AB Sevenska Filmindustrie
Directed by Ella Lemhagen
Review by Carl Macki
Göran (Gustaf Skarsgård)), Sven (Torkel Petersson),
at the Toronto FIlm Festival, Frameline, London Lesbian and Gay Film
and the Inside Out Film andVideo Festival.
Also Won Rosebud
Awarded as Best Feature Film at Verzaubert,
Internation Gay and Lesbian FIlm Festival
is a funny movie. It is corny in spots, but never badly slips as it
walks down the stairs.
quality of production is stellar -- it's Ingmar Bergman's old film
company after all -- and the three main characters are like we are
watching a real family.
may complain that this is a trite
complicated situration covered by many other indie films. I don't know.
It worked for me. I enjoyed the way the film unfolded.
Göran is a doctor and is married
to Sven, who works in an office. (Sven is kinda reminiscent of a gay
Swedish version of Larry the Cable Guy.)
While Göran passionately
son, Sven is not enthusiastic, and not quite certain what
are getting into, but both agree to adopt a baby.
have put them on track to be adoptive parents. They get a letter from
the agency offering them "Patrik, Age 1.5," an orphan.
agree and you already see a video camera in the
new nursery of their
comfortable middle class row home in an unspecified suburb.
the day of arrival, a tousle-haired fifteen-year old shows up. In
several scenes, his haicut looks like a Mohawk that has grown out.
He tells the couple that his
name is Patrik and that he has been sent by Social Services to live
with them. They don't know what to make of this!
When Göran and Sven go to the Social Services office to
complain, the clerk tells them they do not right to
details of Patrik's past.
Sven storms th e cubicle
clerk is working and pulls the the information file from the computer
prints it up and the two flee the office.
It turns out that Patrik has been in trouble with the law in his short
years. That doesn't stop him from hateful judgements of his new
Göran and Sven have
to bide their time it being the weekend.
Where Göran tries to befriend Patrik, Sven gets more estranged from the
two. When Göran finds out that Patrik is a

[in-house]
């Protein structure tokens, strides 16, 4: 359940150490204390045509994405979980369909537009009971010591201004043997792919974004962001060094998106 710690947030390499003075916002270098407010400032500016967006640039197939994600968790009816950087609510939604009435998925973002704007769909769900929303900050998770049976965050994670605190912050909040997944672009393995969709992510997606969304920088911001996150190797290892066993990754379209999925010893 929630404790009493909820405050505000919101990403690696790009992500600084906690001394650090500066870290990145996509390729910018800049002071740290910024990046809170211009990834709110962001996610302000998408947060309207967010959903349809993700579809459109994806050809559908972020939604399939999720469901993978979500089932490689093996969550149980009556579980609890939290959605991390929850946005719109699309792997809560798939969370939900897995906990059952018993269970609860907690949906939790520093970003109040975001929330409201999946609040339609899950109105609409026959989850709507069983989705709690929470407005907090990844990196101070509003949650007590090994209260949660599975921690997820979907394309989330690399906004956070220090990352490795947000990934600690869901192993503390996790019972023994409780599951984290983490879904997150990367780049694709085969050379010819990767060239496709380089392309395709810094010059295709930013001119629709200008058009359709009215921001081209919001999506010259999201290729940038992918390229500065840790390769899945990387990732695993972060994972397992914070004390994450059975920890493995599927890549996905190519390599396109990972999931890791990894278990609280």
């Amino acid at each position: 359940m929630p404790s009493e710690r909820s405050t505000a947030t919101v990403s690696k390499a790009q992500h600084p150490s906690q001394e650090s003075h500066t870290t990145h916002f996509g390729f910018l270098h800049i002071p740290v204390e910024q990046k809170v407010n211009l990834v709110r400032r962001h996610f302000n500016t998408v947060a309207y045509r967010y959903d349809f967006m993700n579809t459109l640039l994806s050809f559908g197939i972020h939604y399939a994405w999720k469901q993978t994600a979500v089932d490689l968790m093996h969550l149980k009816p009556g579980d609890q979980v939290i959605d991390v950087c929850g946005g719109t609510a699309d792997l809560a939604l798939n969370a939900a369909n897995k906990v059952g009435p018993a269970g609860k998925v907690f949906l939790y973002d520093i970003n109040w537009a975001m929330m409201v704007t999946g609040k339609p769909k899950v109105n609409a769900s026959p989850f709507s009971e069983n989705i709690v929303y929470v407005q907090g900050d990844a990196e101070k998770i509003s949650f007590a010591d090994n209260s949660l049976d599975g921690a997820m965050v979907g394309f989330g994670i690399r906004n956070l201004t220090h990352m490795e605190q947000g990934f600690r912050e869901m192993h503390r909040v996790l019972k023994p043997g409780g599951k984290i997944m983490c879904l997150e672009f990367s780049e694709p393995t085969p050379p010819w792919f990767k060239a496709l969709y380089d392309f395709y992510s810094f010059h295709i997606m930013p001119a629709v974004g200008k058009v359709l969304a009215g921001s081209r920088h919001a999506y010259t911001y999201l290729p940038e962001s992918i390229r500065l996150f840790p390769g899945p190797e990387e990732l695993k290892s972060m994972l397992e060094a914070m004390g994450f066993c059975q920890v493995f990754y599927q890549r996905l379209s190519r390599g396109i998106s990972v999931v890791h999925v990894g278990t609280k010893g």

something he learned in the foster home, and has been helping
neighbors, Göran hires him to help out in their own yard.
Göran and Sven eventually find out that a clerical error led to the
misreporting of Patrik's age. Instead of age 15, the age was reported
as 1.5. This may have been a con
-- it's unstated--Göran thinks it's okay
for Patrik to stay until Social
another family to adopt the adolescent, but Sven decides
that he cannot live with Patrik any more, and
When Sven wants to come back a few days later, Göran will not take him
back. Göran and Patrik continue to bond, and
when Patrik is finally offered a new family,
Göran is not sure that he
wants to let him go.
Eventually all three end up
in one happy family.
are some great scenes. Like one where Göran is having a conversation
with a drunken neighbor who alludes to an imaginary sexual relationship
Göran and the boy, so Göran flips the lout over his
onto a bunch of big pebbles by the neighbor's driveway. This
move is out of character
but it one that Patrik earlier taught him.
is fascinating to see how another country handles gay marriage, and
also how muck Sweden is still like the United States. Although Sweden
is very progressive
on the issue, it appears that they have a few dark clouds in their sky.
For Social Services, gay marriage is not as fully 'legit' as a
otherwise why is a 'troubled-making' teen like Patrik 'dumped' onto two
realize the issues may be complex and this is a comedy -- not
to be taken too seriously. It is an entertaining look at
a social issue
that is affecting the world's cultures and strongly shows up on the
right side of the situation.
"Little Joe," the exciting new film on
Dallesandro by Nicole Hausser, was shown at the Castro
late last month. See the review of it by Sharla Cartner in this issue. Be on the lookout for it at preferred
art house cinemas and festivals or as a DVD.